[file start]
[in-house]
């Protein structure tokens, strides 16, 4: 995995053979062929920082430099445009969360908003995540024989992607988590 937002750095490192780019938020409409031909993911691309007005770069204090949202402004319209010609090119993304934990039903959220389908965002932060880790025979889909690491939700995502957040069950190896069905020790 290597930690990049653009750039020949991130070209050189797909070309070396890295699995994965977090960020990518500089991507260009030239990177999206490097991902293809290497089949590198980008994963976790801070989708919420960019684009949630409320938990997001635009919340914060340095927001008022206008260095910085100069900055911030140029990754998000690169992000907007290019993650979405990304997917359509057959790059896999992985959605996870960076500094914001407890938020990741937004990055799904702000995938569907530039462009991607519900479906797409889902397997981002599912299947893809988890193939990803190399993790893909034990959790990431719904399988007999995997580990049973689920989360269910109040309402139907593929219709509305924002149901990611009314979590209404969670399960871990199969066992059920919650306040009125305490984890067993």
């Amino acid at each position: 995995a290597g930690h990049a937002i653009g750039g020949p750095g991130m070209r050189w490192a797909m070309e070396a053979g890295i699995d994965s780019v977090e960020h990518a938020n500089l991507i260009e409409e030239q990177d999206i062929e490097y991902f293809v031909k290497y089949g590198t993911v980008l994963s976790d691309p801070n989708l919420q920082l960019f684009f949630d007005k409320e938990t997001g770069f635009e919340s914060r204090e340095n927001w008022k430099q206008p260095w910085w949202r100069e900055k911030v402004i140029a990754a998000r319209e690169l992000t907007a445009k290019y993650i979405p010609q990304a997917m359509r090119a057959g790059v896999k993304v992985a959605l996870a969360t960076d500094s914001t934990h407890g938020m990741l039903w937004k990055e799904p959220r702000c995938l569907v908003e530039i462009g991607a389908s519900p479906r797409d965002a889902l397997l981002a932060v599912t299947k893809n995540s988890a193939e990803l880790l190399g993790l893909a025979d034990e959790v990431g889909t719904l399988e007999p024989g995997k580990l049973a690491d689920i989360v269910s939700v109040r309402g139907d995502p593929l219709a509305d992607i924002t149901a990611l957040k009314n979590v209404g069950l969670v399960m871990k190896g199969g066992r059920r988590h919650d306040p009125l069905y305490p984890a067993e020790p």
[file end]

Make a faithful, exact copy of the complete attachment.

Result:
[in-house]
């Protein structure tokens, strides 16, 4: 995995053979062929920082430099445009969360908003995540024989992607988590 937002750095490192780019938020409409031909993911691309007005770069204090949202402004319209010609090119993304934990039903959220389908965002932060880790025979889909690491939700995502957040069950190896069905020790 290597930690990049653009750039020949991130070209050189797909070309070396890295699995994965977090960020990518500089991507260009030239990177999206490097991902293809290497089949590198980008994963976790801070989708919420960019684009949630409320938990997001635009919340914060340095927001008022206008260095910085100069900055911030140029990754998000690169992000907007290019993650979405990304997917359509057959790059896999992985959605996870960076500094914001407890938020990741937004990055799904702000995938569907530039462009991607519900479906797409889902397997981002599912299947893809988890193939990803190399993790893909034990959790990431719904399988007999995997580990049973689920989360269910109040309402139907593929219709509305924002149901990611009314979590209404969670399960871990199969066992059920919650306040009125305490984890067993």
């Amino acid at each position: 995995a290597g930690h990049a937002i653009g750039g020949p750095g991130m070209r050189w490192a797909m070309e070396a053979g890295i699995d994965s780019v977090e960020h990518a938020n500089l991507i260009e409409e030239q990177d999206i062929e490097y991902f293809v031909k290497y089949g590198t993911v980008l994963s976790d691309p801070n989708l919420q920082l960019f684009f949630d007005k409320e938990t997001g770069f635009e919340s914060r204090e340095n927001w008022k430099q206008p260095w910085w949202r100069e900055k911030v402004i140029a990754a998000r319209e690169l992000t907007a445009k290019y993650i979405p010609q990304a997917m359509r090119a057959g790059v896999k993304v992985a959605l996870a969360t960076d500094s914001t934990h407890g938020m990741l039903w937004k990055e799904p959220r702000c995938l569907v908003e530039i462009g991607a389908s519900p479906r797409d965002a889902l397997l981002a932060v599912t299947k893809n995540s988890a193939e990803l880790l190399g993790l893909a025979d034990e959790v990431g889909t719904l399988e007999p024989g995997k580990l049973a690491d689920i989360v269910s939700v109040r309402g139907d995502p593929l219709a509305d992607i924002t149901a990611l957040k009314n979590v209404g069950l969670v399960m871990k190896g199969g066992r059920r988590h919650d306040p009125l069905y305490p984890a067993e020790p």